4 Quick and Easy Tips to Avoid a Company Restructuring Disaster

Layoffs or restructuring, whatever you want to call it, is a last resort move for small and medium companies. Unlike companies with 500 or more employees and multinationals, employees in SMBs quickly feel the restructuring’s effect because the organization is already small. It can also impede
ability to bounce back production once demand rises again.

During the recession of 2008, Tony Hsieh, CEO of online shoe and clothing shop Zappos.com was forced to lay off 135 employees—about 8% of the company’s workforce. He wasn’t the only CEO doing it, but how he handled the situation set him and Zappos apart from other companies.

So What Made Zappos’ Layoff Special?

Most companies, especially the giants with a big turf to protect, keep things hush-hush during a layoff. They embargo the news as long as they can, sometimes employees only find out on the day itself. Some companies even go as far as forbidding employees to talk about what happened.

Threats of losing severance pay—not a government mandated benefit, by the way—when caught ranting on social media aren’t unheard of.

With Zappos, however, Hsieh was very transparent with everyone—his stakeholders, employees and the general public. He blogged and tweeted about the whole ordeal, explaining why it was needed and what Zappos was doing to help displaced employees.
More surprising, he allowed employees to talk about their feelings on social media. His only instruction was, ‘use your own judgment.’

You may not agree with Hsieh’s actions, but there’s no denying he handled the layoff quite well.

Here are several ways you can handle a company restructuring without further damaging your company’s reputation.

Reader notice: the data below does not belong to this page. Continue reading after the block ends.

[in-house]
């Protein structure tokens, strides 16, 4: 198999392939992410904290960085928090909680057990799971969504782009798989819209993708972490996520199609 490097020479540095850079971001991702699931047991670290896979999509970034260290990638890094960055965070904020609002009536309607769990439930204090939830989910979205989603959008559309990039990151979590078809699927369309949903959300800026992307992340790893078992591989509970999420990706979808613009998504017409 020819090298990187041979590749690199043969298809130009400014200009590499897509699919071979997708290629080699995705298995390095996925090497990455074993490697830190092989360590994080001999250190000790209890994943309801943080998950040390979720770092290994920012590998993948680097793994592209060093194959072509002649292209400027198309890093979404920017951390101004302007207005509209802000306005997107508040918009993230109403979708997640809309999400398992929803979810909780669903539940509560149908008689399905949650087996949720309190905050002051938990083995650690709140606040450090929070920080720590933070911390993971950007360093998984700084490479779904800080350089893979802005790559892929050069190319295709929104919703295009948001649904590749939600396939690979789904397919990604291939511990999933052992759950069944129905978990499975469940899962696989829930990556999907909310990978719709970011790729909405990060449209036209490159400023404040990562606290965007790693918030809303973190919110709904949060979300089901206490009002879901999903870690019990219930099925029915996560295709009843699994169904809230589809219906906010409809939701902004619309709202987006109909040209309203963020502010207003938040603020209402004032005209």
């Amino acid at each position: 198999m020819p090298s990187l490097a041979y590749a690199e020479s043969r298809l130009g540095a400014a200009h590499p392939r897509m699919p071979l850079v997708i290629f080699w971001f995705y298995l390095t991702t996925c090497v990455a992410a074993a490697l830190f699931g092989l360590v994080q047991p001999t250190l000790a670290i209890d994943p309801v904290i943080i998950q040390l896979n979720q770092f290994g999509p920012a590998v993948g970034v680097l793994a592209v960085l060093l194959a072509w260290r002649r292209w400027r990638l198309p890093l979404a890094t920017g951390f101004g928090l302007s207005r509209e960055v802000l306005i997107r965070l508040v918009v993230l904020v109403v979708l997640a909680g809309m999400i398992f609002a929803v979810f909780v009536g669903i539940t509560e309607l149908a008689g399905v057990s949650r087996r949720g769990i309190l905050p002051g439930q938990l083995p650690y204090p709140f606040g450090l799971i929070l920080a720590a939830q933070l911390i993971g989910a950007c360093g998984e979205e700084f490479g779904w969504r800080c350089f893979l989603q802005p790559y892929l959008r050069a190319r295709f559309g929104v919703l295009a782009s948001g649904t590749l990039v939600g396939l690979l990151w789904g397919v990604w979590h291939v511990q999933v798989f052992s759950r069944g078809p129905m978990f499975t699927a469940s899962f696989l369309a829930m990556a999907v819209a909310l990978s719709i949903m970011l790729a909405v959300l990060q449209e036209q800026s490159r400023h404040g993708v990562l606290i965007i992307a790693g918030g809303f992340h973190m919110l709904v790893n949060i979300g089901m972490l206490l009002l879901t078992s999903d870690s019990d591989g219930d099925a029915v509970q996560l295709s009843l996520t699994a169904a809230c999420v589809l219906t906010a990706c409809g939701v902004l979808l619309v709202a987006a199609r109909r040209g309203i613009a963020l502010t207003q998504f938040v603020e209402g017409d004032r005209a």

4 Tips to Conduct a Better Layoff that Won’t Ruin Your Chances of a Comeback

1. Have a Third-Party Conduct the Exit Interview

Displaced employees can provide valuable feedback to improve operations. But they might not be too keen to share this with an insider—even someone from HR.

Hire a third-party to conduct the exit interview. Talking to an outsider will give displaced employees a chance to vent their frustrations, which can clue you in on broken processes in your organization.

2. Train Employees Left Behind

Obviously, those left behind will have to shoulder the work of those who left, unless you’re eliminating an entire service or product line.

Training employees during a layoff might not sound like a good idea, but doing this will boost morale of remaining staff. It will also equip them with the skills to handle their new tasks. If nothing else, the training will take their mind of the restructuring.

Just don’t ask the soon to be displaced employees to train their replacements. That’s just tacky.

3. Update Everyone Even if You Don’t Have Anything Good to Say

Gossip, rumors, and conflicting information from employees sharing their opinion as if they have a reliable insider source will create more chaos within the team.

When the annual or quarterly income is dwindling, and you realize that it’s no longer enough to meet payroll, just be honest. Hold a meeting and explain how things stand. Ask for their input, and commitment to help you turn things around. Yes its bad news, but it will also inspire the committed employees in your team to step up their game.

Explaining the situation also dispels rumors flying about, and allows everyone to make an informed decision regarding their career.

4. Don’t Get Stuck in the Situation. Create a Plan to Move Past the Crisis

If you get stuck in ‘crisis mode,’ you’re done for.

Your ability to respond quickly will largely determine how quick your company can bounce back. It’ll also restore your employees, shareholders and clients confidence in you.

When announcing the layoff, explain why you had to do it for good of the company. Then move on quickly to your plans for helping displaced employees by providing outplacement services or a severance package.

But it doesn't end there. Create a plan to bounce back. If that layoff is your only plan, then it won’t be long before you have to do it again.

Examine your current business structure. Is there anything that could be optimized? Are their products or services not making a profit? How can you make money from them? Are their leaks in your budget?

The plan you create will give remaining employees a renewed sense of direction. A company restructuring might sound like a no-brainer when your business is in a pinch. But if you don’t do it right, you may have a hard time bouncing back

Have you experienced a layoff at work? Do you think your employers handled it well?

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